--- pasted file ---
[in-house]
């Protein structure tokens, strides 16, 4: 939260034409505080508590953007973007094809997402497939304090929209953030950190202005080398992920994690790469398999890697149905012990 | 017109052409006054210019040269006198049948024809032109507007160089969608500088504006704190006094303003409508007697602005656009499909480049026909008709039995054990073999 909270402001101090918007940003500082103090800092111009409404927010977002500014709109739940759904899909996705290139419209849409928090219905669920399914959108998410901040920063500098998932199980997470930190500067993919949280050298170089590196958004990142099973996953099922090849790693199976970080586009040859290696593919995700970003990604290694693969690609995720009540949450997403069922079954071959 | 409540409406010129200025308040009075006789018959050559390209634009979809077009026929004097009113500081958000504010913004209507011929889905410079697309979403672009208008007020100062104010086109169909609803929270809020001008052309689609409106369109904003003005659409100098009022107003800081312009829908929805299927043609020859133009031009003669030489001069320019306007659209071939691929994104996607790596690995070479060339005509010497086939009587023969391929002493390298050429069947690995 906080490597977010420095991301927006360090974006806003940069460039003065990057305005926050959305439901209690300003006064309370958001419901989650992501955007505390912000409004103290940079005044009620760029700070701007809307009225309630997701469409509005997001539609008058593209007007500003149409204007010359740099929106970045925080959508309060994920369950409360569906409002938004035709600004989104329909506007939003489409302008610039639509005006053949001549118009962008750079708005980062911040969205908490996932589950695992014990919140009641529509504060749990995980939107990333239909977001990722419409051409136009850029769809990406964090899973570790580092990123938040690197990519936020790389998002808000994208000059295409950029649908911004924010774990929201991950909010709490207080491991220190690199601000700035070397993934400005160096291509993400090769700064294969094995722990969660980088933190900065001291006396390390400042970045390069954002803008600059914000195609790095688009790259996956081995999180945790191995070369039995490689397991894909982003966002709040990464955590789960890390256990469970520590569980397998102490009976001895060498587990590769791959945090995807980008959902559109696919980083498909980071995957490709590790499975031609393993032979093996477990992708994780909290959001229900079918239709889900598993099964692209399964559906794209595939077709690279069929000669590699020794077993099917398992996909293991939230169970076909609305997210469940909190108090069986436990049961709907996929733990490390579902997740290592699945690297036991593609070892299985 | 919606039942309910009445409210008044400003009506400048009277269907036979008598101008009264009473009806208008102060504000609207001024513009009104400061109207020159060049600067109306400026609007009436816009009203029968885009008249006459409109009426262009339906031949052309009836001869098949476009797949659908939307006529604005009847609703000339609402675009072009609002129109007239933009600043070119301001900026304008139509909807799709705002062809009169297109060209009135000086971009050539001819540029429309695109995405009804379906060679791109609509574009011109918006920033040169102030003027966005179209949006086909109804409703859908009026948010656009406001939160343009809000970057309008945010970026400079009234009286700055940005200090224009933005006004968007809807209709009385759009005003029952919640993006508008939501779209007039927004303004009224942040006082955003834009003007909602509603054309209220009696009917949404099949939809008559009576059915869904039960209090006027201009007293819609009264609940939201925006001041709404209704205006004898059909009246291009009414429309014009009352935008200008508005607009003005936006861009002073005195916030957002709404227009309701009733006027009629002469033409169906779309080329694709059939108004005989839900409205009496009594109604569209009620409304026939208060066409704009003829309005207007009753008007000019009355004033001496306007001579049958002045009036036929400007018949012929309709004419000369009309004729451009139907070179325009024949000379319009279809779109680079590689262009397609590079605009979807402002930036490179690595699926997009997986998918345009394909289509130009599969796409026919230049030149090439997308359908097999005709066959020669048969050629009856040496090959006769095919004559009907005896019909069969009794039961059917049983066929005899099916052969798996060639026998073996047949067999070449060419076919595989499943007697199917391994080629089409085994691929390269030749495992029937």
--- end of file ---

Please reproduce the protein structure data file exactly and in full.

[in-house]
């Protein structure tokens, strides 16, 4: 939260034409505080508590953007973007094809997402497939304090929209953030950190202005080398992920994690790469398999890697149905012990 | 017109052409006054210019040269006198049948024809032109507007160089969608500088504006704190006094303003409508007697602005656009499909480049026909008709039995054990073999 909270402001101090918007940003500082103090800092111009409404927010977002500014709109739940759904899909996705290139419209849409928090219905669920399914959108998410901040920063500098998932199980997470930190500067993919949280050298170089590196958004990142099973996953099922090849790693199976970080586009040859290696593919995700970003990604290694693969690609995720009540949450997403069922079954071959 | 409540409406010129200025308040009075006789018959050559390209634009979809077009026929004097009113500081958000504010913004209507011929889905410079697309979403672009208008007020100062104010086109169909609803929270809020001008052309689609409106369109904003003005659409100098009022107003800081312009829908929805299927043609020859133009031009003669030489001069320019306007659209071939691929994104996607790596690995070479060339005509010497086939009587023969391929002493390298050429069947690995 906080490597977010420095991301927006360090974006806003940069460039003065990057305005926050959305439901209690300003006064309370958001419901989650992501955007505390912000409004103290940079005044009620760029700070701007809307009225309630997701469409509005997001539609008058593209007007500003149409204007010359740099929106970045925080959508309060994920369950409360569906409002938004035709600004989104329909506007939003489409302008610039639509005006053949001549118009962008750079708005980062911040969205908490996932589950695992014990919140009641529509504060749990995980939107990333239909977001990722419409051409136009850029769809990406964090899973570790580092990123938040690197990519936020790389998002808000994208000059295409950029649908911004924010774990929201991950909010709490207080491991220190690199601000700035070397993934400005160096291509993400090769700064294969094995722990969660980088933190900065001291006396390390400042970045390069954002803008600059914000195609790095688009790259996956081995999180945790191995070369039995490689397991894909982003966002709040990464955590789960890390256990469970520590569980397998102490009976001895060498587990590769791959945090995807980008959902559109696919980083498909980071995957490709590790499975031609393993032979093996477990992708994780909290959001229900079918239709889900598993099964692209399964559906794209595939077709690279069929000669590699020794077993099917398992996909293991939230169970076909609305997210469940909190108090069986436990049961709907996929733990490390579902997740290592699945690297036991593609070892299985 | 919606039942309910009445409210008044400003009506400048009277269907036979008598101008009264009473009806208008102060504000609207001024513009009104400061109207020159060049600067109306400026609007009436816009009203029968885009008249006459409109009426262009339906031949052309009836001869098949476009797949659908939307006529604005009847609703000339609402675009072009609002129109007239933009600043070119301001900026304008139509909807799709705002062809009169297109060209009135000086971009050539001819540029429309695109995405009804379906060679791109609509574009011109918006920033040169102030003027966005179209949006086909109804409703859908009026948010656009406001939160343009809000970057309008945010970026400079009234009286700055940005200090224009933005006004968007809807209709009385759009005003029952919640993006508008939501779209007039927004303004009224942040006082955003834009003007909602509603054309209220009696009917949404099949939809008559009576059915869904039960209090006027201009007293819609009264609940939201925006001041709404209704205006004898059909009246291009009414429309014009009352935008200008508005607009003005936006861009002073005195916030957002709404227009309701009733006027009629002469033409169906779309080329694709059939108004005989839900409205009496009594109604569209009620409304026939208060066409704009003829309005207007009753008007000019009355004033001496306007001579049958002045009036036929400007018949012929309709004419000369009309004729451009139907070179325009024949000379319009279809779109680079590689262009397609590079605009979807402002930036490179690595699926997009997986998918345009394909289509130009599969796409026919230049030149090439997308359908097999005709066959020669048969050629009856040496090959006769095919004559009907005896019909069969009794039961059917049983066929005899099916052969798996060639026998073996047949067999070449060419076919595989499943007697199917391994080629089409085994691929390269030749495992029937």